A sandwich piled high with deli ham, turkey or roast beef may be your idea of a tasty meal, but you may not realize just how much sodium you are consuming. Cold cuts are highly processed and contain a large amount of added sodium, which can lead to high blood pressure and heart disease. There are several reasons cold cuts contain so much sodium.
Raw and cooked meats begin to spoil quite quickly and are no longer safe for human consumption after just a few days. Adding salt to meat prolongs the shelf life of the product and keeps it safe to eat for longer periods of time. Cold cuts contain a large amount of added sodium, usually in the form of sodium nitrate or sodium nitrite, to help preserve them.
Sodium also tastes good to many people, so it is used to enhance the taste of the cold cuts. Salt is a common addition to many recipes because it improves the flavor of certain foods. Coupled with spices, sodium improves the flavor of cold cuts that may be bland without them. Traditional cold cuts contain several hundred milligrams of sodium per serving.
Certain types of cold cuts, such as deli ham and hot dogs, rely on added sodium to improve the appearance of the meat. Added sodium gives some cold cuts a uniform appearance and also enhances their natural coloring to make them look more appetizing. Salty seasonings are often added to the exterior of a piece of cold cuts to make them look for appealing when they are sliced and displayed.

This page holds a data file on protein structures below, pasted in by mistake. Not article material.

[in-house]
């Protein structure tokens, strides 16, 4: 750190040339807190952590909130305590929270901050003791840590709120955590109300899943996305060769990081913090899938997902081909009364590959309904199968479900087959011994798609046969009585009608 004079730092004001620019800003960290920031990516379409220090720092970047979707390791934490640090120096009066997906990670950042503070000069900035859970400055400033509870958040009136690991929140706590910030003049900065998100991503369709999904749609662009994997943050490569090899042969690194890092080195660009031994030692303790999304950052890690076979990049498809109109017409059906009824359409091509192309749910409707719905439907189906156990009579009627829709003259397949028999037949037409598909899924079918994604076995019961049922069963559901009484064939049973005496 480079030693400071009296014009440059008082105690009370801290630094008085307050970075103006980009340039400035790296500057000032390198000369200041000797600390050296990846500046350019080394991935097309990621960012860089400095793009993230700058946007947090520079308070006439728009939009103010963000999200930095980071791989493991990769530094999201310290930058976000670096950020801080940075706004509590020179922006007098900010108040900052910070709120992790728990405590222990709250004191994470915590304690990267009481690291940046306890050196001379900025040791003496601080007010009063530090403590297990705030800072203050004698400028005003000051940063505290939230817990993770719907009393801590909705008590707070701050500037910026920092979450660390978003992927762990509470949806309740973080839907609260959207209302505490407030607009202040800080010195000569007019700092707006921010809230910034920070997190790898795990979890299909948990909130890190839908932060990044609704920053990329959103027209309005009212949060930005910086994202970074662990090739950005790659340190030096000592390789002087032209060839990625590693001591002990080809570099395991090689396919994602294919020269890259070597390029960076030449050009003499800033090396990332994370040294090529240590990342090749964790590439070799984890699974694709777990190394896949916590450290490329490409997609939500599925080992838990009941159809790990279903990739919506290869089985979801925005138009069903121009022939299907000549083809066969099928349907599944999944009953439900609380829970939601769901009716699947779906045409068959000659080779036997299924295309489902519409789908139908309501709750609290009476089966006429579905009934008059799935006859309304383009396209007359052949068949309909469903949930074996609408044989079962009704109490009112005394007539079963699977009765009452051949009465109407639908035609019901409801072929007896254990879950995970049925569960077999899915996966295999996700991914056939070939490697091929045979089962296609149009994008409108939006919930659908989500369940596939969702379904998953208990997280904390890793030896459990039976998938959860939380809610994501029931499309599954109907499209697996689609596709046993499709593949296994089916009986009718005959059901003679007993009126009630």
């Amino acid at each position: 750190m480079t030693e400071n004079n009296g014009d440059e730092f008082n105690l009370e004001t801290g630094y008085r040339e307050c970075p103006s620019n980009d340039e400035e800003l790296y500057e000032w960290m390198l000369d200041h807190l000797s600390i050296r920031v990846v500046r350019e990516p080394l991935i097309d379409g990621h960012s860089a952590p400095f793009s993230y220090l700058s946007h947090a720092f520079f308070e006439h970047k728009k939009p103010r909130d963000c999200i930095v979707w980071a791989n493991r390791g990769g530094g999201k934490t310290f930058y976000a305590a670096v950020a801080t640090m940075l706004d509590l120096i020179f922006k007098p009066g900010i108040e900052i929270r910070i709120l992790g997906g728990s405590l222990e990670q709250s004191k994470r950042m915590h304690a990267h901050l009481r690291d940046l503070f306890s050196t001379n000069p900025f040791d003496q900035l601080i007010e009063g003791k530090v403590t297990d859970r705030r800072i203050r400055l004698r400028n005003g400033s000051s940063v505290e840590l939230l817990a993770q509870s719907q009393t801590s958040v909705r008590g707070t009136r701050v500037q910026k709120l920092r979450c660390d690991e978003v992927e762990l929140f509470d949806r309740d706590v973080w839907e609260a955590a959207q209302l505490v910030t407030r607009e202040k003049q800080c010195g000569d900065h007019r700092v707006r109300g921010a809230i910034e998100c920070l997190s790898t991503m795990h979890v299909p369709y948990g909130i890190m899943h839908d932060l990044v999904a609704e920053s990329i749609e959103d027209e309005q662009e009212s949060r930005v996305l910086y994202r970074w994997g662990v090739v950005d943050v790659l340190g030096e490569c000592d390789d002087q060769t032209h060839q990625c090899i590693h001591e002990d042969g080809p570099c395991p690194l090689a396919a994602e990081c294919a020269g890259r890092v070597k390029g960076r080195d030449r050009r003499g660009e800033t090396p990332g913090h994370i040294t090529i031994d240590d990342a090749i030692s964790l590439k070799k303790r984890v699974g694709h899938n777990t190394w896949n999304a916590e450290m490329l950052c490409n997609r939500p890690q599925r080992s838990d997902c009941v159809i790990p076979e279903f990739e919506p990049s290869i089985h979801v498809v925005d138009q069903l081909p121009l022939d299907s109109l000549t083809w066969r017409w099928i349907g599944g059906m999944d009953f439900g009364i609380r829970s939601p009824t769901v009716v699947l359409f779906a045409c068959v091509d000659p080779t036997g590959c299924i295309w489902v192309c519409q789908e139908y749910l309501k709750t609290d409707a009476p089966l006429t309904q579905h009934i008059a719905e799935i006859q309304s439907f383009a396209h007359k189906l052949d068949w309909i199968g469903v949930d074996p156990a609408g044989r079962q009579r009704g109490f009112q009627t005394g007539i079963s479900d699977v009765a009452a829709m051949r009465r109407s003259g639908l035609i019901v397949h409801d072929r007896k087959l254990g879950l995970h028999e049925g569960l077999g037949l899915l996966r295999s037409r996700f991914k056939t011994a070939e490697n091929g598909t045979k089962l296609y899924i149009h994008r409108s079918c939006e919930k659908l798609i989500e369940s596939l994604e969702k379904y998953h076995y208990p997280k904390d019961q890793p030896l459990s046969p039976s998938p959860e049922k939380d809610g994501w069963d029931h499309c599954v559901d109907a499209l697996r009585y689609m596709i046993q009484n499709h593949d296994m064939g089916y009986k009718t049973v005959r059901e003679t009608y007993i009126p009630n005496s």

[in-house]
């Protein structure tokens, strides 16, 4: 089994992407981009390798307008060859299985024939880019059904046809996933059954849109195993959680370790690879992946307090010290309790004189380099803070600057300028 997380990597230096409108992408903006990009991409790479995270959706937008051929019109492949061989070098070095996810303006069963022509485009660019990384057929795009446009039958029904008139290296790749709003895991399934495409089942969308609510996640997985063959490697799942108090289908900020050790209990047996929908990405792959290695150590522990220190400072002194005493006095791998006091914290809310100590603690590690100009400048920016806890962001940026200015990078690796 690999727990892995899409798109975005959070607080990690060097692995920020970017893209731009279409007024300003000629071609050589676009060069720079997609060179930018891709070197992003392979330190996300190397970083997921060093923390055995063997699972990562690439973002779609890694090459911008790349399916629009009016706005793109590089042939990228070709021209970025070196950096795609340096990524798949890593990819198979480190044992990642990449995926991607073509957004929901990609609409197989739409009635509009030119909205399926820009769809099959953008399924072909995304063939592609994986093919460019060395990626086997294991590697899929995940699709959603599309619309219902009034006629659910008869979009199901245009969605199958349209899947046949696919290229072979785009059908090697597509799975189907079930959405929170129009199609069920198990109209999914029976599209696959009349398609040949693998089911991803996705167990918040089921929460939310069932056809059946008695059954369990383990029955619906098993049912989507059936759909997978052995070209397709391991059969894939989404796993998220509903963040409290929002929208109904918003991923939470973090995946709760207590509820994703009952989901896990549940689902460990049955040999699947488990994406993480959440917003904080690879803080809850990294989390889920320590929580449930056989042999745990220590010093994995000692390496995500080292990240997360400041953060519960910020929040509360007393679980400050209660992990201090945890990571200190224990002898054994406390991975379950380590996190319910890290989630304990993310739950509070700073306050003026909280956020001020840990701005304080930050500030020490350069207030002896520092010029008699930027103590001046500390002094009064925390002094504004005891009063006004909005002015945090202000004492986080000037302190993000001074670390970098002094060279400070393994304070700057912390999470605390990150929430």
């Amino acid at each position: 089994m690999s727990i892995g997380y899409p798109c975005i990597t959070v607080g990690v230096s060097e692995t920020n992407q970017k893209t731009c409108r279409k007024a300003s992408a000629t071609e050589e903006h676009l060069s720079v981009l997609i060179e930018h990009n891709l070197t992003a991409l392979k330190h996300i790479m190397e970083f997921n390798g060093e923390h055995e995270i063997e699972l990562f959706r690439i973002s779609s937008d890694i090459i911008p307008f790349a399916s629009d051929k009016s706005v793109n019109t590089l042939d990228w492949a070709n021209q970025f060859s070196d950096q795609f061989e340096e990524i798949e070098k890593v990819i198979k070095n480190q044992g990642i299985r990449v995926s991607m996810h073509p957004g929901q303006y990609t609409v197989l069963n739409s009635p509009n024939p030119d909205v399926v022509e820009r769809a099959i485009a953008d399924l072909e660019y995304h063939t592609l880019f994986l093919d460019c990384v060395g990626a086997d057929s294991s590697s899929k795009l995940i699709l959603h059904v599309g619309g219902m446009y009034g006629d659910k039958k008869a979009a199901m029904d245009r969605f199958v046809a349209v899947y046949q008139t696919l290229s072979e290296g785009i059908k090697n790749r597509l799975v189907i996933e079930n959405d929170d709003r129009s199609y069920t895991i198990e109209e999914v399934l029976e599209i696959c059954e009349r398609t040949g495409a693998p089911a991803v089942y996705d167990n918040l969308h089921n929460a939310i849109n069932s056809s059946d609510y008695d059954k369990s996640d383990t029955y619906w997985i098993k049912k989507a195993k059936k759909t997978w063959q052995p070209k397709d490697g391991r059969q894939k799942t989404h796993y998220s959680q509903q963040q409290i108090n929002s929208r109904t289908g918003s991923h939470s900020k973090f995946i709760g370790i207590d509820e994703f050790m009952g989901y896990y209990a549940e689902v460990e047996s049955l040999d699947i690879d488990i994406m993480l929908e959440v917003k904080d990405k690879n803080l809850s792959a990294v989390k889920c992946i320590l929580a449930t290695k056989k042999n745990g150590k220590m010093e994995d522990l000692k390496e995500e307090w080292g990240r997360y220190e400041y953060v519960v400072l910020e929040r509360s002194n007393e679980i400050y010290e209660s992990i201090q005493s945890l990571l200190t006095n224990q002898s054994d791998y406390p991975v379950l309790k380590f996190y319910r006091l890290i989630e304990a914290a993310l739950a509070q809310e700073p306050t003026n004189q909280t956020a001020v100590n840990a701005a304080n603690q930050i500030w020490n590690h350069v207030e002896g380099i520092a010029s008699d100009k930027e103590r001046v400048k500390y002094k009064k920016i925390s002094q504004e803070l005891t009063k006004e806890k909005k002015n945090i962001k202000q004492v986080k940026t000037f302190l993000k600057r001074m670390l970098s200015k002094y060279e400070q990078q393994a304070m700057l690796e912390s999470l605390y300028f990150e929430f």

Look for reduced-sodium versions of cold cuts that retain much of the flavor without so much salt. In addition to possibly contributing to high blood pressure and heart problems, high doses of sodium in cold cuts may irritate the lining of your stomach. Large amounts of sodium nitrates and nitrites have also been connected to a higher risk of certain cancers. Opt for cold cuts that do no contain these substances to help improve the nutritional value of your meat.
- MayoClinic; Sodium: How to Tame Your Salt Habit Now; March 2011
- "Food: Your Miracle Medicine"; Jean Carper; 1998
- "American Dietetic Association Complete Food and Nutrition Guide"; Roberta Larson Duyff and the American Dietetic Association; 2011